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E-Marketing Performance Blog

SEO Benchmarking Ideas

I’ve been spending quite a bit more time recently working with some of our “classic” optimized pages. Essentially, I’ve been analyzing what we’ve done in the past, trying to evaluate what’s worked and what hasn’t.

There are a few key measures that I analyze when benchmarking a site:

1. Keyword ranking reports are my first stop. Analyzing how a site is doing over a period of time can help me to figure out where improvement may be necessary in our SEO campaign.

2. The page should validate. There are always exceptions to this measure, but many times a client may adjust their site inadvertently hampering the site’s validity.

3. Any new site-wide changes need to be analyzed. If a client changes their CSS, how does the page look, feel, etc. It’s always easy for an SEO to leave this measure out, though it’s a very important measure.

As I’ve been looking back on these sites, I’ve kept a running log of any change that I make to the page (e.g. changing a meta-tag, adjusting copy, etc.) A month later, I will look back to see what kind of results my SEO work did. This is a very simple technique to see where progress has been made in an SEO campaign, as well as where more improvement may be necessary.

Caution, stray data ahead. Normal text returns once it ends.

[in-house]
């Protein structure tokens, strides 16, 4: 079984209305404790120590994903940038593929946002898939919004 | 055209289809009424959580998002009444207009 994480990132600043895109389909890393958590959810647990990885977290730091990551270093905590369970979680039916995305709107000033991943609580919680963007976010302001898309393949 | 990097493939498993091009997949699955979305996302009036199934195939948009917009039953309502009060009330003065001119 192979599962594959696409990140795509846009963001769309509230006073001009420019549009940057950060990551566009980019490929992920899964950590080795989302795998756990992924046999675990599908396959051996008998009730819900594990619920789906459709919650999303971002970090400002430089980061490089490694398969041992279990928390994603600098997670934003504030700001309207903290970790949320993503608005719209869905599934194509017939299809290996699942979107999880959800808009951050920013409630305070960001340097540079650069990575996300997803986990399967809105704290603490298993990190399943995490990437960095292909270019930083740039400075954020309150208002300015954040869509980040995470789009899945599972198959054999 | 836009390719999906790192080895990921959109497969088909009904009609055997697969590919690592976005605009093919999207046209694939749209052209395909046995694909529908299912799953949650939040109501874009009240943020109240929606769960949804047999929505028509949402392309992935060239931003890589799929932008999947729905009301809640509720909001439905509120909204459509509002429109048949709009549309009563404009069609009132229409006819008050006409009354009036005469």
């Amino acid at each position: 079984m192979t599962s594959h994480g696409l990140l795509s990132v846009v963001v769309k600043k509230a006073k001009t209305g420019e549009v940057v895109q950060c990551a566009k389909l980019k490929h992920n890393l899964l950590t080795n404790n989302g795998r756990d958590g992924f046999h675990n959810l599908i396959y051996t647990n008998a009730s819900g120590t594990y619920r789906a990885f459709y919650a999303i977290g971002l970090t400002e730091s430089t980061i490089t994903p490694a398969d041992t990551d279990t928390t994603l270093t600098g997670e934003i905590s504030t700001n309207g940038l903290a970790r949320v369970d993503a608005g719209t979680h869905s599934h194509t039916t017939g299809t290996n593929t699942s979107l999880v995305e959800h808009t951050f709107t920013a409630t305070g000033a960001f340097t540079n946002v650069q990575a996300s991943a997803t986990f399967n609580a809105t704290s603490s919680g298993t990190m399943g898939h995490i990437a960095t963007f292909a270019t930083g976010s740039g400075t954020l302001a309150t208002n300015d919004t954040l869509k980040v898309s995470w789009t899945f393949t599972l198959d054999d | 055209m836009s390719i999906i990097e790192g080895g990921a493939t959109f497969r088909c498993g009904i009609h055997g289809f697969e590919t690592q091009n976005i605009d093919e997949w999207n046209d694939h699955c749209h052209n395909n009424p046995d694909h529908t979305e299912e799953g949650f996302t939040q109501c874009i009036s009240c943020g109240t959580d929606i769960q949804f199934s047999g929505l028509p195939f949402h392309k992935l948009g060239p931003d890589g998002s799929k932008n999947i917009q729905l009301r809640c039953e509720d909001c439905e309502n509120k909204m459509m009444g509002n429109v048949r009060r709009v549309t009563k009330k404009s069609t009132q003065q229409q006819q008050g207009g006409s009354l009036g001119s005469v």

Max Speed

If the Pole Position Marketing team had a muse—and it does—it would be Max Speed. We love Max’s occasionally off-color, usually amusing and always pointed “Maxisms.” (Maybe “Maxims” would be a better word.) Max gives voice to some of the things we think but, bound by professional decorum, aren’t permitted to say. At least, not out loud.

2 Responses to SEO Benchmarking Ideas

  1. “The page should validate. There are always exceptions to this measure, but many times a client may adjust their site inadvertently hampering the site’s validity. ”

    Is there any evidence to support this – Aaron Wall et al have stated this would be a slipper slope for SE to go down. If it validates it generally means cleaner code – making the site easier to digest. However actually passing the validation test is another matter.

  2. Stoney G deGeyter
    Stoney deGeyter says:

    I think we can agree that there are things that can be done with code that can completely inhibit a search engine’s ability to spider the site. Such things such as not closing the tag or not starting a can be forgiving in a browser but confuse the engines. So yes, someone can go in and screw up the code to the site and mess things up in terms of search engine spidering. Having invalid code won’t necessarily break a site, but we do know that valid code will prevent those kinds of problems.